STD Symptoms – Scabies
If a person has never been infected with scabies before, symptoms appear approximately 3 to 6 weeks after infection. If a person has been infected with scabies before, they will begin to experience symptoms within 1 to 4 days after infection because of previous exposure to scabies.
Some people will not have any visible signs or symptoms at all, or may not be aware of them.
Often the symptoms of scabies are not visible.
Signs and symptoms are the same for both men and women.
When there are symptoms, they may include:
- Itching, especially at night or which becomes worse in bed at night or after a hot bath or shower
- People with a weakened immune system may develop severe infestations, which produce large areas of thickened, crusted skin
- Presence of lesions, such as brown nodules, rashes, or pimple-like irritations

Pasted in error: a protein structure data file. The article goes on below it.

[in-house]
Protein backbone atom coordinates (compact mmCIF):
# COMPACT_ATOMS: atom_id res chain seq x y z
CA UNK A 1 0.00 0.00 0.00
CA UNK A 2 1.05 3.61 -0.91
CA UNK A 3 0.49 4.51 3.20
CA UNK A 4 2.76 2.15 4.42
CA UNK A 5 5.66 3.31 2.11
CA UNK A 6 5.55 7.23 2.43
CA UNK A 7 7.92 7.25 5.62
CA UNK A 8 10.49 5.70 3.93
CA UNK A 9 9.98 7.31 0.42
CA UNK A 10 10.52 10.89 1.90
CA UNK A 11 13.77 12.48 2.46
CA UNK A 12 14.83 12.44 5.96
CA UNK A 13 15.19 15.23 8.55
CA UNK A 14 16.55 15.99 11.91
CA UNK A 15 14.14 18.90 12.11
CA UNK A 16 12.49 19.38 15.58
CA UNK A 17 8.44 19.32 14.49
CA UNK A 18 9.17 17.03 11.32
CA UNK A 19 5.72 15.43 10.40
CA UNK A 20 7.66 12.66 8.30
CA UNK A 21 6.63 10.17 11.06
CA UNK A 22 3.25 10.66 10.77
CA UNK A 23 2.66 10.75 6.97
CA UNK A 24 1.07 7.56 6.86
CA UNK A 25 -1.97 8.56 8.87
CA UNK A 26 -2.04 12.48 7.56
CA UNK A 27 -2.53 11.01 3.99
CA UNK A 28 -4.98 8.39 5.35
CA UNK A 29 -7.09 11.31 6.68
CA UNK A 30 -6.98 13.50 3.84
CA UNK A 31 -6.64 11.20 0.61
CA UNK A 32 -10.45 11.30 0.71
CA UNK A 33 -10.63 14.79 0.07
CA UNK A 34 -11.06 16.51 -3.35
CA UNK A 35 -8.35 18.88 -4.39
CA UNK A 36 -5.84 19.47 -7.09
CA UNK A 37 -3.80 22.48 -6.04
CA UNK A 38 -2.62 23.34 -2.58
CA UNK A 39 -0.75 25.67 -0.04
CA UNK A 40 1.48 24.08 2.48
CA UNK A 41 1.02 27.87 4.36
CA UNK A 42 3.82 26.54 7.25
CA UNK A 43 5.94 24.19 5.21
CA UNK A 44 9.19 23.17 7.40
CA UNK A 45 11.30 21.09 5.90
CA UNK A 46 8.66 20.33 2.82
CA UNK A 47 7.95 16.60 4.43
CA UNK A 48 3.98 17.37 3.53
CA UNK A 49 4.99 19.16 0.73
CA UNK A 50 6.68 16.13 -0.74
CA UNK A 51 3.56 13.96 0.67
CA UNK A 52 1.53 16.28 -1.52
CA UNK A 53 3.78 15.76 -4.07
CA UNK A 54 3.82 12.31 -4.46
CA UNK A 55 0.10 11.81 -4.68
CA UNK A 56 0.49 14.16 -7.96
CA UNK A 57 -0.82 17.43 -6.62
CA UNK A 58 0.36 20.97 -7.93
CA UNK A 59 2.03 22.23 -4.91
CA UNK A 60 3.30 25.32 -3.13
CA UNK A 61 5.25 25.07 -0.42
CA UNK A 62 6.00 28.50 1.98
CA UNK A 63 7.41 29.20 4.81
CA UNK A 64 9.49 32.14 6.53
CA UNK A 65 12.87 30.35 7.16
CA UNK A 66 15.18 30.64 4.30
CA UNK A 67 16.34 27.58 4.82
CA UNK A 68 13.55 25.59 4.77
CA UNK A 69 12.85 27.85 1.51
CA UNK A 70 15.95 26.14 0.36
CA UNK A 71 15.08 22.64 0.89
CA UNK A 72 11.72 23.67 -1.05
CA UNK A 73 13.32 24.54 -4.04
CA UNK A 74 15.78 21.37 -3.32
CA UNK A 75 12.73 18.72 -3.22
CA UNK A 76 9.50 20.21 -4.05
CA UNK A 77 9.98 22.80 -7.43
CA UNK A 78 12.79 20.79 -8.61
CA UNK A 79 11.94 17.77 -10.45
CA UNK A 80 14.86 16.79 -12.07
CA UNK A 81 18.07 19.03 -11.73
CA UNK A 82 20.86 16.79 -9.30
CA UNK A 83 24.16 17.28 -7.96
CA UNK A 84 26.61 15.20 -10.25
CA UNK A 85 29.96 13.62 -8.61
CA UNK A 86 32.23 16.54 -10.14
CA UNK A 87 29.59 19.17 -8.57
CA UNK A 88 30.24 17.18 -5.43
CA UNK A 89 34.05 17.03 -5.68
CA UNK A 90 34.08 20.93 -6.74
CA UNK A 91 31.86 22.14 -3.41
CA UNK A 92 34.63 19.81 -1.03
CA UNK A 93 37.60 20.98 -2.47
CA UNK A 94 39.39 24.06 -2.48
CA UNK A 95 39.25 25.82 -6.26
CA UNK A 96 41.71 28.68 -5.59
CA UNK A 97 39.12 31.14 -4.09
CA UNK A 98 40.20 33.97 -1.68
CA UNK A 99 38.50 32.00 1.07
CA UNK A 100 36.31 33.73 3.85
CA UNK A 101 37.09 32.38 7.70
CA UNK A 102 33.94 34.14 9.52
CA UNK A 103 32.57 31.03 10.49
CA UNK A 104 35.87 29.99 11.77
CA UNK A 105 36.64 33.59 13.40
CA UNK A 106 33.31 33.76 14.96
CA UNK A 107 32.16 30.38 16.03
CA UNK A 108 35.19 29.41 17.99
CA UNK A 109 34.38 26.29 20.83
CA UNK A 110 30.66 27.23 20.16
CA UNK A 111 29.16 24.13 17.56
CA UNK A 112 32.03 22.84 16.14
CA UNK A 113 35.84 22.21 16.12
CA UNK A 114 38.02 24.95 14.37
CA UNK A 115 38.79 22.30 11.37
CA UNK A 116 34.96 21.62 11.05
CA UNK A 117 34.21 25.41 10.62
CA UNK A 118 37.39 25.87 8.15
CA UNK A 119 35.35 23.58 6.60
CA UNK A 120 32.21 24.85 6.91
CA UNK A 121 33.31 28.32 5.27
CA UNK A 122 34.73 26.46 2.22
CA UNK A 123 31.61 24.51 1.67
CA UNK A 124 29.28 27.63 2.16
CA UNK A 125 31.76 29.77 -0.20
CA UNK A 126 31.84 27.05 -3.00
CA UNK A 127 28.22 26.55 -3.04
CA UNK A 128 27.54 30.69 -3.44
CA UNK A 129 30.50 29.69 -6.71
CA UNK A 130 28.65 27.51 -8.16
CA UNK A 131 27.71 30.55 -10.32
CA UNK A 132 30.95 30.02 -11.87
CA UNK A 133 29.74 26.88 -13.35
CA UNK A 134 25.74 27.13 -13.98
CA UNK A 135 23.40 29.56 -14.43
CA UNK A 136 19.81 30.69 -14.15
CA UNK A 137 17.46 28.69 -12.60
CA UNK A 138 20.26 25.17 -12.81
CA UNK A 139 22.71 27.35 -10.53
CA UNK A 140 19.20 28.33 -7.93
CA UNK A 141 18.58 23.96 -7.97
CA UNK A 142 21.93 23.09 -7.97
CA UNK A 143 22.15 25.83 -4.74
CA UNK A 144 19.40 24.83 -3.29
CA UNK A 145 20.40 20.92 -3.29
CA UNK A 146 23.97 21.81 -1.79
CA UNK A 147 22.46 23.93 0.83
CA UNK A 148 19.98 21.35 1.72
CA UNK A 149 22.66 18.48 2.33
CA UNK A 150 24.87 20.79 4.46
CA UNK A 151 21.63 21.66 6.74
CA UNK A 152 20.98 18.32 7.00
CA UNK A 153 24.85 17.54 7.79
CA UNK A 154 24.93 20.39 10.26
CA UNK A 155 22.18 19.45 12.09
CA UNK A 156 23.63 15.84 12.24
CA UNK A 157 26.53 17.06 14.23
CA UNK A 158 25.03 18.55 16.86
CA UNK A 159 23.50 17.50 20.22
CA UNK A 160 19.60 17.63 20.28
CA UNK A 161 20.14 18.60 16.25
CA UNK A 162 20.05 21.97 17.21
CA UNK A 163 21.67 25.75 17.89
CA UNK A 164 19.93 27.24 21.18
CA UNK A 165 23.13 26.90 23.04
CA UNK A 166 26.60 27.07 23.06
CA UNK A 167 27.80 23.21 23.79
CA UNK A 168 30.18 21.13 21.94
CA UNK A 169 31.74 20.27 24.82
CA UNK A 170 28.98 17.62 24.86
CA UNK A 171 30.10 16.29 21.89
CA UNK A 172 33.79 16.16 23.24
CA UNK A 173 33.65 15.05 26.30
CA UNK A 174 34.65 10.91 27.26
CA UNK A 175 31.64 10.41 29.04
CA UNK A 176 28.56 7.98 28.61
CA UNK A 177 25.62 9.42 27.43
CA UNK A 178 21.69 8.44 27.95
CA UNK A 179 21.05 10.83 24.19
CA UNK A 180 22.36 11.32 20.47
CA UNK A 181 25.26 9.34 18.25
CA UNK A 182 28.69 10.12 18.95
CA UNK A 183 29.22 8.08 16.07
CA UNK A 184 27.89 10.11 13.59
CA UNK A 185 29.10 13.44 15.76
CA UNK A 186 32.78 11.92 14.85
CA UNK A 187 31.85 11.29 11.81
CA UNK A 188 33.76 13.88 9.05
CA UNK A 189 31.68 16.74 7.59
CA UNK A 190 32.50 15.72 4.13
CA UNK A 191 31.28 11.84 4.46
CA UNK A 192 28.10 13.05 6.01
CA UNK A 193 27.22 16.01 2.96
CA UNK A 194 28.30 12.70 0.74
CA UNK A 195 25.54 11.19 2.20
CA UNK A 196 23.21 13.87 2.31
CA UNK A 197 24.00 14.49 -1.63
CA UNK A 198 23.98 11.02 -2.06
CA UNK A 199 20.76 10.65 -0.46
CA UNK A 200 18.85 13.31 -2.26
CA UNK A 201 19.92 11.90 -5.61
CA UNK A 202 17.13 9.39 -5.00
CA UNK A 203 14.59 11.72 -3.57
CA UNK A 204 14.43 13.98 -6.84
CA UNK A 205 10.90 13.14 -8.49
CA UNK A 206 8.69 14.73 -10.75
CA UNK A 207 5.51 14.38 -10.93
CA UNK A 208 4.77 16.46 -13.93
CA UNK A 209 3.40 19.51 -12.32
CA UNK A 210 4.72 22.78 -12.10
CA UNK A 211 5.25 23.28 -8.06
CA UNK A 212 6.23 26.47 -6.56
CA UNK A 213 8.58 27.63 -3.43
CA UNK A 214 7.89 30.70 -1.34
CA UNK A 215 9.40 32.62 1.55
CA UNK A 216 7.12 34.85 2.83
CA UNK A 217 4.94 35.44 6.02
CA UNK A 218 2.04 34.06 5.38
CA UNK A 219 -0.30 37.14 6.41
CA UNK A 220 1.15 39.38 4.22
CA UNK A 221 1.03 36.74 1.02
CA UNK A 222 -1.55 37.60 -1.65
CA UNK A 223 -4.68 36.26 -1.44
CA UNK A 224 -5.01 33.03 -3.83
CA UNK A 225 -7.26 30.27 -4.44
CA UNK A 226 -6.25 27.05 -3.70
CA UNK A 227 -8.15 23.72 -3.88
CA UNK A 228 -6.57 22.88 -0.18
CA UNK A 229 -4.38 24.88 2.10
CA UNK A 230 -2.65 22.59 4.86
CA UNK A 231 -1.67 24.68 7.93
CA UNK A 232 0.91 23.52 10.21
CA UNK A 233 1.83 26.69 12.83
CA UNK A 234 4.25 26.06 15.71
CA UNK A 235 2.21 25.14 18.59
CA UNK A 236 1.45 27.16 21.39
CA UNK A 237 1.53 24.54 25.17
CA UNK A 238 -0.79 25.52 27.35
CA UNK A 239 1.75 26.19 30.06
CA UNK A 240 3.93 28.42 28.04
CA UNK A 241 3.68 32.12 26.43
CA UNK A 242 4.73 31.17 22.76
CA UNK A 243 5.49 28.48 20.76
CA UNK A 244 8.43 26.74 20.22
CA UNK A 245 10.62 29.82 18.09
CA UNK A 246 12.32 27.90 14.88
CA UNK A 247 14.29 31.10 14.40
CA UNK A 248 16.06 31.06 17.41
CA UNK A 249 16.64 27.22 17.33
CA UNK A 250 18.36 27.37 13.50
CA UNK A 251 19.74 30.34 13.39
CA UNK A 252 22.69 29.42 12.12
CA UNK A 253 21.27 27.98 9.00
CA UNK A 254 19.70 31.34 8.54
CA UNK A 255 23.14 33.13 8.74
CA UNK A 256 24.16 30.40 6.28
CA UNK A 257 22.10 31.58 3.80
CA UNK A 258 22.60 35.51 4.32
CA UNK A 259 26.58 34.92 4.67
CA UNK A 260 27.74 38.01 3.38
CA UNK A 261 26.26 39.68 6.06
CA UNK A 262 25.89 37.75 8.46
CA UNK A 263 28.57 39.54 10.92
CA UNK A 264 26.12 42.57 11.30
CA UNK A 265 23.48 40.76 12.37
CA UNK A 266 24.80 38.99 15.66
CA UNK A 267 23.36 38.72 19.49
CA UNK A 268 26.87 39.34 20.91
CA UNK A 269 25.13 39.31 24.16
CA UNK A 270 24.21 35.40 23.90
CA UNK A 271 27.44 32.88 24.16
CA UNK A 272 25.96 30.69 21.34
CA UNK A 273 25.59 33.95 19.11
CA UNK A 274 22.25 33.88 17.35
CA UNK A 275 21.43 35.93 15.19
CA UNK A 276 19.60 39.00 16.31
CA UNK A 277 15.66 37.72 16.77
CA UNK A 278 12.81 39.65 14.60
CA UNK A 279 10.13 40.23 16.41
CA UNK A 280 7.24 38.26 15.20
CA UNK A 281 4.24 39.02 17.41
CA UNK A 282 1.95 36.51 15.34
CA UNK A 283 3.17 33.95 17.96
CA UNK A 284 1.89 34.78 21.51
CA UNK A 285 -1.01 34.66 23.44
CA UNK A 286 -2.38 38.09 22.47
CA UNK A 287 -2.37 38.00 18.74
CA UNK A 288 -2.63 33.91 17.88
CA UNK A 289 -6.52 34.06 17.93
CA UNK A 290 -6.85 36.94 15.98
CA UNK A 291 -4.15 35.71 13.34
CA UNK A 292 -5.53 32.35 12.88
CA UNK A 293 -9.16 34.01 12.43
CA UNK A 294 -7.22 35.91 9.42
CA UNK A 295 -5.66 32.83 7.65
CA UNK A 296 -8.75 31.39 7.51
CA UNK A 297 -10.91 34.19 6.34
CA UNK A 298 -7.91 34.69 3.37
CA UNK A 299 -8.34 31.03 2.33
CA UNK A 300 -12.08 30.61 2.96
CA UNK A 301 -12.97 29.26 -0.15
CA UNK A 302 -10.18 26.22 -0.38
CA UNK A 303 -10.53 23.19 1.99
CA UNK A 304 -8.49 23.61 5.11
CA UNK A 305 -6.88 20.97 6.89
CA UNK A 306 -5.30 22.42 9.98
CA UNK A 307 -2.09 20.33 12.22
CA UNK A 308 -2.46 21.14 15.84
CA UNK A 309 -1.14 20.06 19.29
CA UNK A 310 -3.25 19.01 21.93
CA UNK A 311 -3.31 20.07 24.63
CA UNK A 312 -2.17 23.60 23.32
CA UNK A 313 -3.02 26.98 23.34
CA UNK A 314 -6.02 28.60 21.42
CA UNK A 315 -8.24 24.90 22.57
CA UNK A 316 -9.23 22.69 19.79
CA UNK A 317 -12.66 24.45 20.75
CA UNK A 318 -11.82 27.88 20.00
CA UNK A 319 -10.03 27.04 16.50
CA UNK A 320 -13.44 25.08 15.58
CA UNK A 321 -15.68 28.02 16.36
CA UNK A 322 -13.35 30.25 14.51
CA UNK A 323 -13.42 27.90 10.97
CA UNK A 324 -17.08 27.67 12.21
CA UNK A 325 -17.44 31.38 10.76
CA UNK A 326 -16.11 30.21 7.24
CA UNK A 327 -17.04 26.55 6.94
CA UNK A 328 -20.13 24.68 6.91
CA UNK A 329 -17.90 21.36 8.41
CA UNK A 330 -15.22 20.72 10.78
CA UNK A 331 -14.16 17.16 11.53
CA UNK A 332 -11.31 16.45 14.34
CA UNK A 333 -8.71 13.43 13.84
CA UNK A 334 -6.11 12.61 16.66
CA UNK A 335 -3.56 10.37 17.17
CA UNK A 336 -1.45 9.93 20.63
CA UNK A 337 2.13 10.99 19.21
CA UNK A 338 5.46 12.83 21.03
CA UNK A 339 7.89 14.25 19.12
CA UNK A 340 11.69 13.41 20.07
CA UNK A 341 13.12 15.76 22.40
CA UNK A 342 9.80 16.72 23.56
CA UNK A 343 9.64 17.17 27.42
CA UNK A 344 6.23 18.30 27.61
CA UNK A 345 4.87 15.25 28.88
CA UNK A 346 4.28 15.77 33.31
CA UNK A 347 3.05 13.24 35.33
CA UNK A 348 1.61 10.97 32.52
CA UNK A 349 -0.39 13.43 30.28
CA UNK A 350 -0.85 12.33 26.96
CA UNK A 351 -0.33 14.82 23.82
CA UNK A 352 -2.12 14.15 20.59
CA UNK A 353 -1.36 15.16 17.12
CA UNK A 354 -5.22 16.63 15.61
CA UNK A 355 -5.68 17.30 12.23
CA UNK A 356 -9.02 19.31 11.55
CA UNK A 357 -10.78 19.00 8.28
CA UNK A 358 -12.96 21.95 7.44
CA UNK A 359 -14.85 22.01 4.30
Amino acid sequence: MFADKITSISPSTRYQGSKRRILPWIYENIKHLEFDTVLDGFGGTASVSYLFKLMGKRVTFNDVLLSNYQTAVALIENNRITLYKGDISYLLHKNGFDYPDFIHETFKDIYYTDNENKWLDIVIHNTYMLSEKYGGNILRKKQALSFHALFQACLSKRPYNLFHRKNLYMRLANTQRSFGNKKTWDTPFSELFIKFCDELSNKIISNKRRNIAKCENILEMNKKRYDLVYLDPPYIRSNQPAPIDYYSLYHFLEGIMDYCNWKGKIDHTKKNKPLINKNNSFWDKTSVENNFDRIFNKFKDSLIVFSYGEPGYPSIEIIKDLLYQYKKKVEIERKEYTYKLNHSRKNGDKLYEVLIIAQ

- Presence of the mite burrow(s), often in a zigzag or ‘S’ pattern
- Rashes, especially between the fingers
- Scabies mites are very tiny and impossible to see with the naked eye. Fine silvery lines are sometimes visible in the skin where mites have burrowed.
- Small bumps or rashes that appear in dirty-looking
- Sores (abrasions) on the skin from scratching and digging
- Thin, pencil-mark lines on the skin
Common sites of infection are:
- Bends of elbows and knees
- Lower portion of buttocks
- Penis and scrotum
- Pubic and groin area
- Rarely, they are found on the palms of the hands, the soles of the feet and the neck upward
- Waist and abdomen
- Webs and sides of fingers and toes
Sometimes the diagnosis can be difficult because the rash can look like other itchy conditions, such as eczema.
Scabies can be noticed during a routine genital or medical examination even if a doctor or nurse isn’t looking for it.
A person is considered infectious from the time they becomes infected until treatment is successfully completed. Linens and clothing are considered infectious until treatment or until 2 weeks after the last exposure.
After treatment, a person may unknowingly become reinfected through exposure to the primary source of contact or contact with a different infected source.
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